Ms. Egan, the Montana securities regulator, said the problems at LPL reflected its unusual approach to oversight. Nearly half LPL's brokers in the state are registered as their own supervisor, while other firms put brokers under a separate manager.

LPL's most serious case in Montana was resolved in 2009, when Donald Chouinard, an LPL broker in Kalispell, was sentenced to 10 years in prison for operating a Ponzi scheme. LPL paid Mr. Chouinard's clients $1.3 million, and Ms. Egan's office a $150,000 fine.

Since then, Ms. Egan said, little has changed in LPL's compliance culture, letting what she called "egregious problems" go unchecked. The case she is preparing to bring involves brokers who she said improperly sold complicated real estate investment trusts, or non-traded REITs, to unsophisticated investors.

William F. Galvin, the Massachusetts secretary of the commonwealth, came to a $2.5 million settlement with LPL in February for selling the same product to investors in his state. Mr. Galvin said LPL had failed to properly examine who the products were being sold to, and had pushed the investments without mentioning that they provided big commissions to LPL and its brokers.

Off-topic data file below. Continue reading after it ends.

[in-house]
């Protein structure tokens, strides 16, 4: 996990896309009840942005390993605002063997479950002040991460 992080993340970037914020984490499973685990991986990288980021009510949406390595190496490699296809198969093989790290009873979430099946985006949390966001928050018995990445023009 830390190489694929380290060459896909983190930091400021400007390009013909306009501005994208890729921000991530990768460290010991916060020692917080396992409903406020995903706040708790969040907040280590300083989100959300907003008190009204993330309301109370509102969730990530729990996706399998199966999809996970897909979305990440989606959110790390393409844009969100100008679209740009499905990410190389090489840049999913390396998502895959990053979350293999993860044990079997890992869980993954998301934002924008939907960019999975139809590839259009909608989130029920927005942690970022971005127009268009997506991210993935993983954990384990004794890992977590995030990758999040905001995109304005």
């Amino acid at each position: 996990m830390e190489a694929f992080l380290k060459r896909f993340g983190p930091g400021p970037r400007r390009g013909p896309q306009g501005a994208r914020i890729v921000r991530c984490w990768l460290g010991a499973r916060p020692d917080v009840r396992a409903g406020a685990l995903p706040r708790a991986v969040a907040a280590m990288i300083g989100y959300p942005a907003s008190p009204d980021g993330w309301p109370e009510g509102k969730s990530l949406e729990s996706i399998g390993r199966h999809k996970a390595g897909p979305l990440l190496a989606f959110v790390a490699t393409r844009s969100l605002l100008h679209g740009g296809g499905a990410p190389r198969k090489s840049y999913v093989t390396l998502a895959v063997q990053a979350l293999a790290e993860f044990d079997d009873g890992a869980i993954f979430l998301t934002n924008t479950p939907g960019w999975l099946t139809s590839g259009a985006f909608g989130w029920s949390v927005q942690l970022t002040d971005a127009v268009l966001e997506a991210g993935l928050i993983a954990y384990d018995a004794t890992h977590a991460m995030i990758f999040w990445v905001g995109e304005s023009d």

"What we really saw was a complete lack of supervision," Mr. Galvin said.

In Washington State last year, authorities brought a case against a LPL broker who had sold nontraded REITs to dozens of older clients. Richard Bender, one of 36 clients pursuing an arbitration case against LPL with the lawyer David Gaba, said that he had trusted the broker because of the LPL name on his business cards. Mr. Bender, who said he lost about half his retirement savings, is trying to renew his Teamsters membership so he can drive trucks again.

"I can't enjoy my golden years," he said.

At LPL, business continues to boom. In the latest quarterly results, executives said they had added 182 brokers and increased revenue 14 percent from a year earlier. Because of a decline in profits, though, they said that they were looking at laying off employees in the main office, and outsourcing some of the firm's compliance work.

The chief executive, Mark Casady, told investors that executives were striving for long-term success by "continually challenging ourselves to do things better, faster, and at a lower cost."